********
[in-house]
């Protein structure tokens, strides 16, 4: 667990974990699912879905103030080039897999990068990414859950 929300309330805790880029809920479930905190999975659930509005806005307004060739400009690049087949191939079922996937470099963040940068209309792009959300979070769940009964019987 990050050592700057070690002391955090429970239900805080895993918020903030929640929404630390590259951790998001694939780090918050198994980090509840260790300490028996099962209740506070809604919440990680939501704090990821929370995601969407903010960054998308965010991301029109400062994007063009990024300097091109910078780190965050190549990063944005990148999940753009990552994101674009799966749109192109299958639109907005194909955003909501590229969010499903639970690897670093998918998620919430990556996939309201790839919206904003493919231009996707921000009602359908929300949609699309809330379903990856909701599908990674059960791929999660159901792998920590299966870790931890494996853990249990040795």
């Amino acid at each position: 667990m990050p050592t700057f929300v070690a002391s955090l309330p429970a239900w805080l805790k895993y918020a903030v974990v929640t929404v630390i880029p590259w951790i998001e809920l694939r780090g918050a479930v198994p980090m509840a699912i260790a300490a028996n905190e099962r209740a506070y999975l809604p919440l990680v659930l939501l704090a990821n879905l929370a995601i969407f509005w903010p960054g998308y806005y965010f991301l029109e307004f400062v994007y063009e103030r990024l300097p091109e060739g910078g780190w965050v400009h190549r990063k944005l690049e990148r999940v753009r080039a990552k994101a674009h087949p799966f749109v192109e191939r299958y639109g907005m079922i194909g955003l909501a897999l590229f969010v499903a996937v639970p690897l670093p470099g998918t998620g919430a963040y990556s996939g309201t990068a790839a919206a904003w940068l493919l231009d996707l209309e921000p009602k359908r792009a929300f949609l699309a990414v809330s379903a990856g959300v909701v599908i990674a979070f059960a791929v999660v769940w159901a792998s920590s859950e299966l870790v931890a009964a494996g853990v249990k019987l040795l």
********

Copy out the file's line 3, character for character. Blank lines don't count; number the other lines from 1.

């Amino acid at each position: 667990m990050p050592t700057f929300v070690a002391s955090l309330p429970a239900w805080l805790k895993y918020a903030v974990v929640t929404v630390i880029p590259w951790i998001e809920l694939r780090g918050a479930v198994p980090m509840a699912i260790a300490a028996n905190e099962r209740a506070y999975l809604p919440l990680v659930l939501l704090a990821n879905l929370a995601i969407f509005w903010p960054g998308y806005y965010f991301l029109e307004f400062v994007y063009e103030r990024l300097p091109e060739g910078g780190w965050v400009h190549r990063k944005l690049e990148r999940v753009r080039a990552k994101a674009h087949p799966f749109v192109e191939r299958y639109g907005m079922i194909g955003l909501a897999l590229f969010v499903a996937v639970p690897l670093p470099g998918t998620g919430a963040y990556s996939g309201t990068a790839a919206a904003w940068l493919l231009d996707l209309e921000p009602k359908r792009a929300f949609l699309a990414v809330s379903a990856g959300v909701v599908i990674a979070f059960a791929v999660v769940w159901a792998s920590s859950e299966l870790v931890a009964a494996g853990v249990k019987l040795l």